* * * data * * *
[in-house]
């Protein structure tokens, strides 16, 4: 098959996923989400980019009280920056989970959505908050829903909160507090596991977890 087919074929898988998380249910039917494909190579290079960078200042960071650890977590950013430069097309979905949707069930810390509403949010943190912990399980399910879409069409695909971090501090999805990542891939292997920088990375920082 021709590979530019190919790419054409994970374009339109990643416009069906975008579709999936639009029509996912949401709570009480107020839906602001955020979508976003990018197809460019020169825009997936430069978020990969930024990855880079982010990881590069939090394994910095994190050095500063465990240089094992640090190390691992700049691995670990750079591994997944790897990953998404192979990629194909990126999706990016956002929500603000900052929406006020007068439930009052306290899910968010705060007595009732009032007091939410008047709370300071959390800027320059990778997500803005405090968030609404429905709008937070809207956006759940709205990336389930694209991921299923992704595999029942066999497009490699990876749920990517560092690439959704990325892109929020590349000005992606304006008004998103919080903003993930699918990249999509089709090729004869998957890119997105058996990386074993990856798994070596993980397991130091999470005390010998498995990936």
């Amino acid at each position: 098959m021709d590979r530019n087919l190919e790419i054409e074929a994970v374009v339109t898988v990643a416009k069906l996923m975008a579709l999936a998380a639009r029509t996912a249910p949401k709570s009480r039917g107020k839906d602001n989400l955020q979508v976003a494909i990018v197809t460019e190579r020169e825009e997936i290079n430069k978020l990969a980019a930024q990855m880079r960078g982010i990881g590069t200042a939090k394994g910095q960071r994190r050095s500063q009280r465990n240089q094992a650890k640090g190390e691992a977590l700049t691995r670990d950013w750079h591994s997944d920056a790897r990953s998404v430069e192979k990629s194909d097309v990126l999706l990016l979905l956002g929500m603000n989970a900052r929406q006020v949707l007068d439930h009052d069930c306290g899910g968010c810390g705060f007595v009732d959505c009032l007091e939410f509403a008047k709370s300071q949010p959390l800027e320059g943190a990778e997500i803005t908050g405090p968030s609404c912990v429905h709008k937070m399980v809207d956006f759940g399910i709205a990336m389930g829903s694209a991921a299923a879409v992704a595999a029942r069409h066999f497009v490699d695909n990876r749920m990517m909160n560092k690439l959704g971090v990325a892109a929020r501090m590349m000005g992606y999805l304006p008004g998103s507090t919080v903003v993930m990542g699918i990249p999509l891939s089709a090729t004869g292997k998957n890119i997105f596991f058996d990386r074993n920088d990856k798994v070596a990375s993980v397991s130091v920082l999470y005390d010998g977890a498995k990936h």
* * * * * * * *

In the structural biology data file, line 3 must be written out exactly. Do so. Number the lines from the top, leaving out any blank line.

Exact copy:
């Amino acid at each position: 098959m021709d590979r530019n087919l190919e790419i054409e074929a994970v374009v339109t898988v990643a416009k069906l996923m975008a579709l999936a998380a639009r029509t996912a249910p949401k709570s009480r039917g107020k839906d602001n989400l955020q979508v976003a494909i990018v197809t460019e190579r020169e825009e997936i290079n430069k978020l990969a980019a930024q990855m880079r960078g982010i990881g590069t200042a939090k394994g910095q960071r994190r050095s500063q009280r465990n240089q094992a650890k640090g190390e691992a977590l700049t691995r670990d950013w750079h591994s997944d920056a790897r990953s998404v430069e192979k990629s194909d097309v990126l999706l990016l979905l956002g929500m603000n989970a900052r929406q006020v949707l007068d439930h009052d069930c306290g899910g968010c810390g705060f007595v009732d959505c009032l007091e939410f509403a008047k709370s300071q949010p959390l800027e320059g943190a990778e997500i803005t908050g405090p968030s609404c912990v429905h709008k937070m399980v809207d956006f759940g399910i709205a990336m389930g829903s694209a991921a299923a879409v992704a595999a029942r069409h066999f497009v490699d695909n990876r749920m990517m909160n560092k690439l959704g971090v990325a892109a929020r501090m590349m000005g992606y999805l304006p008004g998103s507090t919080v903003v993930m990542g699918i990249p999509l891939s089709a090729t004869g292997k998957n890119i997105f596991f058996d990386r074993n920088d990856k798994v070596a990375s993980v397991s130091v920082l999470y005390d010998g977890a498995k990936h």